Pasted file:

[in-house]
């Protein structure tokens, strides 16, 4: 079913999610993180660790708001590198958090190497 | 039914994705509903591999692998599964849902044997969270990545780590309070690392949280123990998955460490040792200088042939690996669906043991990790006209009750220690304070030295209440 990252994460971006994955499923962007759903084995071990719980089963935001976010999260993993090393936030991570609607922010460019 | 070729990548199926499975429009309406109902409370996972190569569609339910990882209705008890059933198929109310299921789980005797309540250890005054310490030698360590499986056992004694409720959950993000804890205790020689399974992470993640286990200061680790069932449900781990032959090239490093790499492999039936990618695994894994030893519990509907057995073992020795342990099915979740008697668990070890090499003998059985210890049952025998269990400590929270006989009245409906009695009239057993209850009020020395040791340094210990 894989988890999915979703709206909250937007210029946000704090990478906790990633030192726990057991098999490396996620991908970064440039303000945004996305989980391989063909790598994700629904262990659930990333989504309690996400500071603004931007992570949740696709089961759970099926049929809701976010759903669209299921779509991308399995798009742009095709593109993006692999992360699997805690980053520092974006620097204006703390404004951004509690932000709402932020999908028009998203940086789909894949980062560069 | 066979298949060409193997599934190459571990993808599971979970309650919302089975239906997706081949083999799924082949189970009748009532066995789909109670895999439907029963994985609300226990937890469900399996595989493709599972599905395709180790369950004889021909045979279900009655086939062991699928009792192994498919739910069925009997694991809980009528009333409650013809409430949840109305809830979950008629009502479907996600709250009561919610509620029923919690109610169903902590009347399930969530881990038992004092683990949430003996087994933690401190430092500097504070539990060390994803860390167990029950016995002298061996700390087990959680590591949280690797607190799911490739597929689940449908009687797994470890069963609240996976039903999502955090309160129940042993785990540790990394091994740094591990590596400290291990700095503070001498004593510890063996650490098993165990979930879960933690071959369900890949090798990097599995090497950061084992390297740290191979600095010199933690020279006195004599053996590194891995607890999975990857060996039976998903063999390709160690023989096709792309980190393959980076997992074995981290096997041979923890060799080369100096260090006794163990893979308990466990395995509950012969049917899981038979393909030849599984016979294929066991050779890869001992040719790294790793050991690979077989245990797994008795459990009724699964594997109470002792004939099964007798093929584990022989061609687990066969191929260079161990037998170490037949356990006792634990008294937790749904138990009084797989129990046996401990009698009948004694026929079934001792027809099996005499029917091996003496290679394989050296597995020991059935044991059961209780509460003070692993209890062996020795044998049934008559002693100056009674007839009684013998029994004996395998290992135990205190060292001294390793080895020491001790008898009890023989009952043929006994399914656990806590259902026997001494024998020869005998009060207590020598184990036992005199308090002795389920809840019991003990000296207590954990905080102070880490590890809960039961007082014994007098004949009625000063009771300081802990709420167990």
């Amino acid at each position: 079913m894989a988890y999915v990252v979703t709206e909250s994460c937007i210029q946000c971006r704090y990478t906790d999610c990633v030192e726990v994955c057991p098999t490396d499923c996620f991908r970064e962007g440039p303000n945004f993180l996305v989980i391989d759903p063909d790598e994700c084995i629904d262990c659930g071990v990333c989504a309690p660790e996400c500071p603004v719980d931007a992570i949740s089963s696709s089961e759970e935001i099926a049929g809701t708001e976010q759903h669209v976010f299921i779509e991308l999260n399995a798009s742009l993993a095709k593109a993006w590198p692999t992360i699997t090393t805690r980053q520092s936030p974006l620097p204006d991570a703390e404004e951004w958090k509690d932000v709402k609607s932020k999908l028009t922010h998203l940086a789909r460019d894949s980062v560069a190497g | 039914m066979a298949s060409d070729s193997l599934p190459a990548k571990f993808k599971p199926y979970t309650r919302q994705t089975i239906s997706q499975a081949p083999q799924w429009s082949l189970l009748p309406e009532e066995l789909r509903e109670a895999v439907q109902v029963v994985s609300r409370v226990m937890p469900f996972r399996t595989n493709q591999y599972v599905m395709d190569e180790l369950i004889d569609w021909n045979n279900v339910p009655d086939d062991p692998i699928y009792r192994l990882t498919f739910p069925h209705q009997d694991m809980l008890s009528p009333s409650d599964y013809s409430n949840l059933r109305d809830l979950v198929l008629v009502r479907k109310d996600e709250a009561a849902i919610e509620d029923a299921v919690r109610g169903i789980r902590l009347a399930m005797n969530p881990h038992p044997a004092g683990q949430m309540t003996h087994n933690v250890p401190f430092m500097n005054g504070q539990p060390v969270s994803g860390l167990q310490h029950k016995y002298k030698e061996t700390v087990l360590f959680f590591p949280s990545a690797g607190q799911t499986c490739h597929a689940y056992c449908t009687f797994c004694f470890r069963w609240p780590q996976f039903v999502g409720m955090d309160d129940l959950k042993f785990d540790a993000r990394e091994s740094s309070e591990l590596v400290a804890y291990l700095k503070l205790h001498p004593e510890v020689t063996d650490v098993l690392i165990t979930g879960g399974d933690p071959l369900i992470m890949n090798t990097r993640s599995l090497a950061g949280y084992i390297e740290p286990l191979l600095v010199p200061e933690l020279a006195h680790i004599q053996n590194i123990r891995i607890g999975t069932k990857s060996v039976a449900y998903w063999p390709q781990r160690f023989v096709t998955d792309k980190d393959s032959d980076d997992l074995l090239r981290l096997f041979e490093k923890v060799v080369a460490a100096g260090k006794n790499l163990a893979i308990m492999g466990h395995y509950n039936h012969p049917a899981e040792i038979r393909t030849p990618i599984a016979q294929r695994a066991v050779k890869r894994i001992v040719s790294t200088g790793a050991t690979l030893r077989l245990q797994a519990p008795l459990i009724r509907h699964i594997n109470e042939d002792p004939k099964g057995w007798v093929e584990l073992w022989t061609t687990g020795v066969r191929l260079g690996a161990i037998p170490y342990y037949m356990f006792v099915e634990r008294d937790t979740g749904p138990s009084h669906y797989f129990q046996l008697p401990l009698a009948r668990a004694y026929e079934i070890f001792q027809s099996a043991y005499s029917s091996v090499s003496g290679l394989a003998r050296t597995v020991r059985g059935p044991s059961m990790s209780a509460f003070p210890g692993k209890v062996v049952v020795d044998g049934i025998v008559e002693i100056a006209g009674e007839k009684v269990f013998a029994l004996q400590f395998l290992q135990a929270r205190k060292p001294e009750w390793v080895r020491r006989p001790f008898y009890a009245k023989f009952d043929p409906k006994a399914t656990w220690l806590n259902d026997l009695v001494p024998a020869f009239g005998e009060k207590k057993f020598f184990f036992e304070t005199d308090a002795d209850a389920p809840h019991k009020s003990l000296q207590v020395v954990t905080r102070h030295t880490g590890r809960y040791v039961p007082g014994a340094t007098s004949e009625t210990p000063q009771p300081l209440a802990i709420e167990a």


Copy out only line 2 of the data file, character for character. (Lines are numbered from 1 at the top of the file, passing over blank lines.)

């Protein structure tokens, strides 16, 4: 079913999610993180660790708001590198958090190497 | 039914994705509903591999692998599964849902044997969270990545780590309070690392949280123990998955460490040792200088042939690996669906043991990790006209009750220690304070030295209440 990252994460971006994955499923962007759903084995071990719980089963935001976010999260993993090393936030991570609607922010460019 | 070729990548199926499975429009309406109902409370996972190569569609339910990882209705008890059933198929109310299921789980005797309540250890005054310490030698360590499986056992004694409720959950993000804890205790020689399974992470993640286990200061680790069932449900781990032959090239490093790499492999039936990618695994894994030893519990509907057995073992020795342990099915979740008697668990070890090499003998059985210890049952025998269990400590929270006989009245409906009695009239057993209850009020020395040791340094210990 894989988890999915979703709206909250937007210029946000704090990478906790990633030192726990057991098999490396996620991908970064440039303000945004996305989980391989063909790598994700629904262990659930990333989504309690996400500071603004931007992570949740696709089961759970099926049929809701976010759903669209299921779509991308399995798009742009095709593109993006692999992360699997805690980053520092974006620097204006703390404004951004509690932000709402932020999908028009998203940086789909894949980062560069 | 066979298949060409193997599934190459571990993808599971979970309650919302089975239906997706081949083999799924082949189970009748009532066995789909109670895999439907029963994985609300226990937890469900399996595989493709599972599905395709180790369950004889021909045979279900009655086939062991699928009792192994498919739910069925009997694991809980009528009333409650013809409430949840109305809830979950008629009502479907996600709250009561919610509620029923919690109610169903902590009347399930969530881990038992004092683990949430003996087994933690401190430092500097504070539990060390994803860390167990029950016995002298061996700390087990959680590591949280690797607190799911490739597929689940449908009687797994470890069963609240996976039903999502955090309160129940042993785990540790990394091994740094591990590596400290291990700095503070001498004593510890063996650490098993165990979930879960933690071959369900890949090798990097599995090497950061084992390297740290191979600095010199933690020279006195004599053996590194891995607890999975990857060996039976998903063999390709160690023989096709792309980190393959980076997992074995981290096997041979923890060799080369100096260090006794163990893979308990466990395995509950012969049917899981038979393909030849599984016979294929066991050779890869001992040719790294790793050991690979077989245990797994008795459990009724699964594997109470002792004939099964007798093929584990022989061609687990066969191929260079161990037998170490037949356990006792634990008294937790749904138990009084797989129990046996401990009698009948004694026929079934001792027809099996005499029917091996003496290679394989050296597995020991059935044991059961209780509460003070692993209890062996020795044998049934008559002693100056009674007839009684013998029994004996395998290992135990205190060292001294390793080895020491001790008898009890023989009952043929006994399914656990806590259902026997001494024998020869005998009060207590020598184990036992005199308090002795389920809840019991003990000296207590954990905080102070880490590890809960039961007082014994007098004949009625000063009771300081802990709420167990």